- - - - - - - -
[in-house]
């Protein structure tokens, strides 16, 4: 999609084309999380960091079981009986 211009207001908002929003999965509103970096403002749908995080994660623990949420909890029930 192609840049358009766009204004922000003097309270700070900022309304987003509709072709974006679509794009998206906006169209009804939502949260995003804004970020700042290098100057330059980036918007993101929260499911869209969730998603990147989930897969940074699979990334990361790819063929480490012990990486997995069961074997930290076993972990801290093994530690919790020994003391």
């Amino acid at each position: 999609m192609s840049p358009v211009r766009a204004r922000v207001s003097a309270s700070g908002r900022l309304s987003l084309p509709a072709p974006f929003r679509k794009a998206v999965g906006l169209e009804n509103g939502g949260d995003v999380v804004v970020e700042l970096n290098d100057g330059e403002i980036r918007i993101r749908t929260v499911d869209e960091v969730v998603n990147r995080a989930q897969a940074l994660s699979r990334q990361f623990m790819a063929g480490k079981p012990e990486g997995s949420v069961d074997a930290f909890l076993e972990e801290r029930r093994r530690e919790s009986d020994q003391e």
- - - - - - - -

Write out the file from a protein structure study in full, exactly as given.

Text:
[in-house]
């Protein structure tokens, strides 16, 4: 999609084309999380960091079981009986 211009207001908002929003999965509103970096403002749908995080994660623990949420909890029930 192609840049358009766009204004922000003097309270700070900022309304987003509709072709974006679509794009998206906006169209009804939502949260995003804004970020700042290098100057330059980036918007993101929260499911869209969730998603990147989930897969940074699979990334990361790819063929480490012990990486997995069961074997930290076993972990801290093994530690919790020994003391």
């Amino acid at each position: 999609m192609s840049p358009v211009r766009a204004r922000v207001s003097a309270s700070g908002r900022l309304s987003l084309p509709a072709p974006f929003r679509k794009a998206v999965g906006l169209e009804n509103g939502g949260d995003v999380v804004v970020e700042l970096n290098d100057g330059e403002i980036r918007i993101r749908t929260v499911d869209e960091v969730v998603n990147r995080a989930q897969a940074l994660s699979r990334q990361f623990m790819a063929g480490k079981p012990e990486g997995s949420v069961d074997a930290f909890l076993e972990e801290r029930r093994r530690e919790s009986d020994q003391e």